This is part of a series of summary posts rounding-up new entries to the Copyright Evidence Wiki (organised thematically). As part of CREATe’s workstream for the AHRC Creative Industries Policy and Evidence Centre, the Wiki catalogues empirical studies on copyright. This month, we summarise new studies on: Negative Space and Copyright and Game of Thrones.
A study by Sarid (2014) details the difficulty in protecting drag queen performances with copyright, and how the community has instead come to regulate itself through “gentlewoman’s understandings” and an enforcement system of boycotts, professional isolation and humiliation for transgressors. The author suggests that part of the community’s hesitation to engage with copyright is due to the overarching message of the drag queen community itself – namely to challenge mainstream conventions (rather than codifying norms in hard law).
Fagundes and Perzanowski’s (2019) fascinating study on “Clown Eggs” provides an insight into the self-regulation of creativity in clown subcultures, and the use of a traditional central registry for clown makeup (via – bizarrely – eggs). They find that a formalised central registry compliments community norms, offering clowns an opportunity to signal professionalism, belonging, and prestige.
Copyright and Game of Thrones:
In the wake of the series finale, we used the Wiki to reflect on the relationship between Game of Thrones and copyright, which for six years in a row was the most-torrented TV series.
The Sandvine (2018) report, which measures internet traffic, found a notable “Game of Thrones effect” with spikes in torrent site traffic when new seasons were screening, and dips during the off-season. The report also indicated that the partitioning of popular TV shows into exclusive platforms (e.g. Game of Thrones on HBO, House of Cards on Netflix, The Handmaid’s Tale on Hulu etc.) may be partially responsible for recent increases in piracy as user cost and inaccessibility also increases.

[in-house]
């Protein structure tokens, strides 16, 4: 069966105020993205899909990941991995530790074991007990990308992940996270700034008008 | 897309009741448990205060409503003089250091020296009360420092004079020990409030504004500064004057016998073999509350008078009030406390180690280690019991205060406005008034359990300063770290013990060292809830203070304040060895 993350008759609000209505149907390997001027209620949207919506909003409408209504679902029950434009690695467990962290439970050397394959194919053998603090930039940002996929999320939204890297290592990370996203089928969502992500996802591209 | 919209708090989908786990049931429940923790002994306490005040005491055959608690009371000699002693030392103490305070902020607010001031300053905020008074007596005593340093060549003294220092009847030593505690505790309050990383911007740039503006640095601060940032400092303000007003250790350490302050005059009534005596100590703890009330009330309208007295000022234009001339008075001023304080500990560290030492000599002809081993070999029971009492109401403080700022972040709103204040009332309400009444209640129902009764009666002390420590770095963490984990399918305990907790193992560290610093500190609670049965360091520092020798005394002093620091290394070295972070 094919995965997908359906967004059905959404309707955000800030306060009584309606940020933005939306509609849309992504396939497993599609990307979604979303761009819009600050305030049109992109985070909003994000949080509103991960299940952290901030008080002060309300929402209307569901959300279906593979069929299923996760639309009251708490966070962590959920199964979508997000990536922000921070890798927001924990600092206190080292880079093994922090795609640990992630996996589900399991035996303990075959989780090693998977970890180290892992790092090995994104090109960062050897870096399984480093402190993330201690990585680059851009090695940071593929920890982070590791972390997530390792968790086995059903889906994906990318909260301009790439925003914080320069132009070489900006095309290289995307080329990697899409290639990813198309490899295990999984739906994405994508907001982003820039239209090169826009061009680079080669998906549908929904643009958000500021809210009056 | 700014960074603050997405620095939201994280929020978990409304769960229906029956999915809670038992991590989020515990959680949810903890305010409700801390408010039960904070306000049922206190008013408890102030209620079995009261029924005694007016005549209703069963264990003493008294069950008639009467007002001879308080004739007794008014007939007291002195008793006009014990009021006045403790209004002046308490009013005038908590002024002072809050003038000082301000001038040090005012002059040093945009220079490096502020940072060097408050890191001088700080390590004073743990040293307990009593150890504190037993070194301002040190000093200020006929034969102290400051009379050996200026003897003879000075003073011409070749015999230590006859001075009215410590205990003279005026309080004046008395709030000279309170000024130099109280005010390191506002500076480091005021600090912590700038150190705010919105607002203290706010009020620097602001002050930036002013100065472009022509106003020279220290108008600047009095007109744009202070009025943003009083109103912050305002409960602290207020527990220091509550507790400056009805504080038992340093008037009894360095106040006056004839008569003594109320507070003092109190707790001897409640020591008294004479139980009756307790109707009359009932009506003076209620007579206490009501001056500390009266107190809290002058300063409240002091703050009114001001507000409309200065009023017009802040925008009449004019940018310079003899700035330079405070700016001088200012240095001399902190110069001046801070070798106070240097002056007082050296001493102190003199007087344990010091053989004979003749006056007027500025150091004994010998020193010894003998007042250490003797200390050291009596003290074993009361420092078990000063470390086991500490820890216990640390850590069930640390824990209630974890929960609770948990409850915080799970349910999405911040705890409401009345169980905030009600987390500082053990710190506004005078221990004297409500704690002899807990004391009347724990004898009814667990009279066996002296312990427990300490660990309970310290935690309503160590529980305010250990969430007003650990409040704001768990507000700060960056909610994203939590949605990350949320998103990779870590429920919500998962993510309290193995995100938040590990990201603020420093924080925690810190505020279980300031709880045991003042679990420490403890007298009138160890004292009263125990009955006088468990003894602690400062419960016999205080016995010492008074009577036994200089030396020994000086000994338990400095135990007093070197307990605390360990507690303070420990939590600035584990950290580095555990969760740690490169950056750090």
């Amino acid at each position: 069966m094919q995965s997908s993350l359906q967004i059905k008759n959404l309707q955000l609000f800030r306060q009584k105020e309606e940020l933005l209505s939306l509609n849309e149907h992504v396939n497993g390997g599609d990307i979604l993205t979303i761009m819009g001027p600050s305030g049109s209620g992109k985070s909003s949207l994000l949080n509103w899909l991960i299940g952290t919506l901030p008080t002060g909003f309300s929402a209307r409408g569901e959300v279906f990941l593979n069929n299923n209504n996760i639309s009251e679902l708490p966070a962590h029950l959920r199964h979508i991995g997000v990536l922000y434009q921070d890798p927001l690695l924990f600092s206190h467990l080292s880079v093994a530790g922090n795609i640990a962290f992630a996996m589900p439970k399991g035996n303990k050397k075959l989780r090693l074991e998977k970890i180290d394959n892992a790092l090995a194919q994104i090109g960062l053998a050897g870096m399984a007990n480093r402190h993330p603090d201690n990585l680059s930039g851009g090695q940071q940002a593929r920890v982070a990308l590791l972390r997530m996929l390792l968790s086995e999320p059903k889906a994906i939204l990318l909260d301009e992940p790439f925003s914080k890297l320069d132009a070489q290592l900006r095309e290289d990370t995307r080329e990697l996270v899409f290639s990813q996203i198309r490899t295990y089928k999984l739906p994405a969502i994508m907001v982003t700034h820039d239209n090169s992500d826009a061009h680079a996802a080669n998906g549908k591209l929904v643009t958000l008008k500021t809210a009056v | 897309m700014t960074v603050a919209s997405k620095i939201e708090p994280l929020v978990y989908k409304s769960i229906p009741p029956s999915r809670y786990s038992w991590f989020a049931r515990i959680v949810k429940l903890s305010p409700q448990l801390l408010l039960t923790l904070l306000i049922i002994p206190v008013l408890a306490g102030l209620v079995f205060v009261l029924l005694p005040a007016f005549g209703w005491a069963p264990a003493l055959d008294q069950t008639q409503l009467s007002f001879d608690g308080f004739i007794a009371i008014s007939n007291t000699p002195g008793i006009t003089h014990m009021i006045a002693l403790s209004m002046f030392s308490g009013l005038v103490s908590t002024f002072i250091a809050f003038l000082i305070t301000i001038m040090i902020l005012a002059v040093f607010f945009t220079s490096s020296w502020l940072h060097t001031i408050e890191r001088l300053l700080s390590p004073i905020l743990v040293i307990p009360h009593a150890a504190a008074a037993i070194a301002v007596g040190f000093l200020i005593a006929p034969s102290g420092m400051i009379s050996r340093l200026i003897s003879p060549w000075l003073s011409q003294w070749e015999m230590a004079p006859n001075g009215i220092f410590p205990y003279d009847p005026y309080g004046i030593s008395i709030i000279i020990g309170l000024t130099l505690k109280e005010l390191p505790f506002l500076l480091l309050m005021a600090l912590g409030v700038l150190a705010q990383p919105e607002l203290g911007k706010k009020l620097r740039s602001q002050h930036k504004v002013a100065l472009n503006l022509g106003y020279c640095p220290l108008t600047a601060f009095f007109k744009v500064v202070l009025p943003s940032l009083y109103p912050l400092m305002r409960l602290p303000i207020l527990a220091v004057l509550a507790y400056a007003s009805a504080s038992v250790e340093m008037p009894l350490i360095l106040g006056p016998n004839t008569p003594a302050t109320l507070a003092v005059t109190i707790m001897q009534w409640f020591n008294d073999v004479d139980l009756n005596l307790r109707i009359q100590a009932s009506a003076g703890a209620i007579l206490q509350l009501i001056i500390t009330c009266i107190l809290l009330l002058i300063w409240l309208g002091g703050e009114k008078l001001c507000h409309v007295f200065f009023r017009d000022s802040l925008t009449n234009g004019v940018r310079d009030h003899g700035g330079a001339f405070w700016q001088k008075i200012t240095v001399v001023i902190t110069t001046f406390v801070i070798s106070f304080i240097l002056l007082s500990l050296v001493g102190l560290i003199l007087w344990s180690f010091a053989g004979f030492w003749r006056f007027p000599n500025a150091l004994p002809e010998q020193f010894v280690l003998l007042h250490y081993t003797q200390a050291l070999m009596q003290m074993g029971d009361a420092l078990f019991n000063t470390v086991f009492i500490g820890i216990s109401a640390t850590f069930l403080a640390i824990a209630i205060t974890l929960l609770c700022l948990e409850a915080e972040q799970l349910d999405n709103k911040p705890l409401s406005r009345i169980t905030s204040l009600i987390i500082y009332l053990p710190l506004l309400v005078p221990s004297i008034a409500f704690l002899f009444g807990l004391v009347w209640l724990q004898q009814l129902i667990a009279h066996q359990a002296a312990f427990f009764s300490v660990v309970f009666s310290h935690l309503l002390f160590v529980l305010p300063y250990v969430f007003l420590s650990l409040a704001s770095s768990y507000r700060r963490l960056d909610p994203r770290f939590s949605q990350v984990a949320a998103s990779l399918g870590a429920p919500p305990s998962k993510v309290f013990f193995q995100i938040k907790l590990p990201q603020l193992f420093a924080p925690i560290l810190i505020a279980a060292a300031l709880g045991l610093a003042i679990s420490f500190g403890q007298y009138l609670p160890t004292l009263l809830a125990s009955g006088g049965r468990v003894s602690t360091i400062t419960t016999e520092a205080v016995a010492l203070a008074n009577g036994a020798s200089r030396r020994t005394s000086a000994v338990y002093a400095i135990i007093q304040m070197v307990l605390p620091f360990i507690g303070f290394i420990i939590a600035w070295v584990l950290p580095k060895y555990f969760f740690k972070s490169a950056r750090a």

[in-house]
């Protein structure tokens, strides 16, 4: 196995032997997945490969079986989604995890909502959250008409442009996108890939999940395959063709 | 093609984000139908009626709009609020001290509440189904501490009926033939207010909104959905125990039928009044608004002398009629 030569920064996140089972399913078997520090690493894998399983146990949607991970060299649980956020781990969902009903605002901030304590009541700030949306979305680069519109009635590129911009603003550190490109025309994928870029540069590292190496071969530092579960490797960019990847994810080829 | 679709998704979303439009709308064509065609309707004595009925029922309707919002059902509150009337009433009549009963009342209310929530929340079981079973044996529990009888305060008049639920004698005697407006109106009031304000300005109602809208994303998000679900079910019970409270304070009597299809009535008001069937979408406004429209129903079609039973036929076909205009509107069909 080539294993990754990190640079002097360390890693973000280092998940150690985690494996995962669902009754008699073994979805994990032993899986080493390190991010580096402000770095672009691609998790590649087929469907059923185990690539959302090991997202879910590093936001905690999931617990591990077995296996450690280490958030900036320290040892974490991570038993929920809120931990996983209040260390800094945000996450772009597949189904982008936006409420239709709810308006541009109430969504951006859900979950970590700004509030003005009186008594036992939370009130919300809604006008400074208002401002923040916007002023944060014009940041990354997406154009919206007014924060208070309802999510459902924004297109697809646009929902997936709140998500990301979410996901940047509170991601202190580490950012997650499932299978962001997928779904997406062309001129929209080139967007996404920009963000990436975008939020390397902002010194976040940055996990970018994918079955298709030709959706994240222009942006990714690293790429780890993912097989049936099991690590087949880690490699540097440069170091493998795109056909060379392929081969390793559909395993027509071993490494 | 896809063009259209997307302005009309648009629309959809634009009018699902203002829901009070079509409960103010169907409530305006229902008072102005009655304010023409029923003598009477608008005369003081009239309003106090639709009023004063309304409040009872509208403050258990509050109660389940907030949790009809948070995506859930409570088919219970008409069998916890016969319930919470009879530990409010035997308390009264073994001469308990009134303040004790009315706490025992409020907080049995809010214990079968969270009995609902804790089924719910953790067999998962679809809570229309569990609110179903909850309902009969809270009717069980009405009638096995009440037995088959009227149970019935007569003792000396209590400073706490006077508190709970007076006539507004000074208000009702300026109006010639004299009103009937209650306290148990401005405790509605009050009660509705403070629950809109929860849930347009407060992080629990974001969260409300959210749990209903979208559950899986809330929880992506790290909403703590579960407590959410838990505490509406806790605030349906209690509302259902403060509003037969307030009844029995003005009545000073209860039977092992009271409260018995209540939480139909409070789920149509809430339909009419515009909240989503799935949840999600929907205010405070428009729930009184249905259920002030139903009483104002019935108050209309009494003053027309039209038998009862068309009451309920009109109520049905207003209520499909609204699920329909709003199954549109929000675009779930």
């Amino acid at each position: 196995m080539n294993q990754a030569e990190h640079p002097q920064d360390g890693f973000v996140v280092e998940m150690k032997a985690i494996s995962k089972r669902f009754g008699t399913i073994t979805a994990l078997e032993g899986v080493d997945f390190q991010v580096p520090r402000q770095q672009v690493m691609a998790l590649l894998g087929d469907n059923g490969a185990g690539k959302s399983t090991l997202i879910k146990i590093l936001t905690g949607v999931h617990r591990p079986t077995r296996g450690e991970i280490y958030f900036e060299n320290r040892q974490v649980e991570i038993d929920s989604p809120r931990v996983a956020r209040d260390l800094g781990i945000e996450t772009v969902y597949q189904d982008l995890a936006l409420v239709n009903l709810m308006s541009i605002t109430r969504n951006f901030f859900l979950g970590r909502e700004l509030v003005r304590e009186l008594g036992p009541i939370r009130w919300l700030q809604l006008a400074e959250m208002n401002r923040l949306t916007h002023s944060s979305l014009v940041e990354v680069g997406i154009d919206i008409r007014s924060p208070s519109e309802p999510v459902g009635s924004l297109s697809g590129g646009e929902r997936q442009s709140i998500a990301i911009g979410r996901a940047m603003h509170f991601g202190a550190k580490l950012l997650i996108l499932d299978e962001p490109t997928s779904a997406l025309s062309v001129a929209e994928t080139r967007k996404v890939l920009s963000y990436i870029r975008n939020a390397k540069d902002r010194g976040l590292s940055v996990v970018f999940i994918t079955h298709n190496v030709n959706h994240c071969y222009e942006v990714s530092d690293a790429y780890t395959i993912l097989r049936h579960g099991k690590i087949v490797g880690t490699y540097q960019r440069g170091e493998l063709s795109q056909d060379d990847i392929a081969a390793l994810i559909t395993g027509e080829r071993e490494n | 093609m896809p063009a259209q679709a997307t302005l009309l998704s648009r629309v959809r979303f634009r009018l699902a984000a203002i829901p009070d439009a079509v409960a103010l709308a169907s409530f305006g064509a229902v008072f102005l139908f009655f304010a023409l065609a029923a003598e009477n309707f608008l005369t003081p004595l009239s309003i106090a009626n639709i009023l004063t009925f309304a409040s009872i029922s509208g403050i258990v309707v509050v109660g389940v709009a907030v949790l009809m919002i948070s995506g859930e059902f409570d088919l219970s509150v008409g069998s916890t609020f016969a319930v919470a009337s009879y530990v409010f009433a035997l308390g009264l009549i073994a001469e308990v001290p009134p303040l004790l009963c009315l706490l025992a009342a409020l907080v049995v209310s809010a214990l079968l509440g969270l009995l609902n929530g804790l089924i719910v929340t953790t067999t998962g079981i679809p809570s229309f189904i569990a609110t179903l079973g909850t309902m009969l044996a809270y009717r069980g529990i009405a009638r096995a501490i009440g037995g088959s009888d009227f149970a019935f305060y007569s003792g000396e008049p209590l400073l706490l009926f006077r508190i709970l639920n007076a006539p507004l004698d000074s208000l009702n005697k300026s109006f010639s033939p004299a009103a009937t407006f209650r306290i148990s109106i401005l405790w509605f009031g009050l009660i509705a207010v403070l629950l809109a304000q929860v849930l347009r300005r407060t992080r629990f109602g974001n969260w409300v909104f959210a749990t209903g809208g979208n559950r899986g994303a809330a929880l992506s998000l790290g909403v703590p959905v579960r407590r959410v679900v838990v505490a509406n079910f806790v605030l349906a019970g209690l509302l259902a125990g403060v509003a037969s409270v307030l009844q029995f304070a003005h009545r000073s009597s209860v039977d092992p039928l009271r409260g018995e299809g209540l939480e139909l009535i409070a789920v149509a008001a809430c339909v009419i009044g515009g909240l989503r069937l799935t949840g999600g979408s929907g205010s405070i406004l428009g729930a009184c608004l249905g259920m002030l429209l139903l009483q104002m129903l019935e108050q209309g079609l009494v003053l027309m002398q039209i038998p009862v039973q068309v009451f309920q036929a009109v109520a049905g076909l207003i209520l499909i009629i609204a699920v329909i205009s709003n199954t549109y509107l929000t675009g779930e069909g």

Throughout Game of Thrones’ lifespan, piracy rates in Australia were particularly high, resulting in two interesting studies from this region. Dootson and Suzor (2015) attributed high rates of infringement to the “Australian tax”, and outdated geoblocking practices which saw the series delayed in release and highly priced. Being left out of the “cultural buzz” and global Thrones discussion led some users to feel morally justified in accessing the series illegally. This echoes MacNeill’s (2016) findings, who analysed Facebook user comments responding to a chastisement by the US Ambassador to Australia (who linked huge infringement rates to the depression of the US creative labour force). Many users responses to this demonstrated a sophisticated knowledge of Australia’s particular market dynamics, which would best describe piracy in this instance as “paying the iron price” in the face of a monopolistic distribution system.
Infringement aside, author George R.R. Martin has famously been opposed to the notion of fanfiction, feeling strongly that he alone should be writing in the Song of Ice and Fire universe. A study by Sarikakis, Krug and Rodriguez-Amat (2017) explored this in relation to the notion of “authorship” in fan communities, finding that fans in fact replicate the status quo in recognising (and often romanticising) GRRM as the mythical, romantic primary creator. This applies to the extent of excluding their own work from the community; hypothetical scenarios or speculations have even been removed from forums for transgressing on GRRM’s creative process.
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